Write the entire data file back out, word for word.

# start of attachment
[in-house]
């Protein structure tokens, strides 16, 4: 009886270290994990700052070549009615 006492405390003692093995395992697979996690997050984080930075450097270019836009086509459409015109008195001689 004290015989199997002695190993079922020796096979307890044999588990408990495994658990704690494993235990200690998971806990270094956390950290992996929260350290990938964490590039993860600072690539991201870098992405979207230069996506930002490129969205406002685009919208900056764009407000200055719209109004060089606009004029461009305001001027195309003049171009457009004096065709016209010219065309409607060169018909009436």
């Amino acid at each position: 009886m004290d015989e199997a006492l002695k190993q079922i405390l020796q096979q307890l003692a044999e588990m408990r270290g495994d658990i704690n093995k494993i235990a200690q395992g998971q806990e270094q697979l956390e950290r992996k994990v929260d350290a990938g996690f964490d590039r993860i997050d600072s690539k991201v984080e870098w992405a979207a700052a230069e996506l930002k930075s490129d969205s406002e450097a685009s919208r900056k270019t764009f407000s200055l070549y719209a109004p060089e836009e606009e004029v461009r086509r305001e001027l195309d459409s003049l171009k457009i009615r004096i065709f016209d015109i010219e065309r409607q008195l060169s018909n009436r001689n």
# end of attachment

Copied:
[in-house]
């Protein structure tokens, strides 16, 4: 009886270290994990700052070549009615 006492405390003692093995395992697979996690997050984080930075450097270019836009086509459409015109008195001689 004290015989199997002695190993079922020796096979307890044999588990408990495994658990704690494993235990200690998971806990270094956390950290992996929260350290990938964490590039993860600072690539991201870098992405979207230069996506930002490129969205406002685009919208900056764009407000200055719209109004060089606009004029461009305001001027195309003049171009457009004096065709016209010219065309409607060169018909009436």
């Amino acid at each position: 009886m004290d015989e199997a006492l002695k190993q079922i405390l020796q096979q307890l003692a044999e588990m408990r270290g495994d658990i704690n093995k494993i235990a200690q395992g998971q806990e270094q697979l956390e950290r992996k994990v929260d350290a990938g996690f964490d590039r993860i997050d600072s690539k991201v984080e870098w992405a979207a700052a230069e996506l930002k930075s490129d969205s406002e450097a685009s919208r900056k270019t764009f407000s200055l070549y719209a109004p060089e836009e606009e004029v461009r086509r305001e001027l195309d459409s003049l171009k457009i009615r004096i065709f016209d015109i010219e065309r409607q008195l060169s018909n009436r001689n």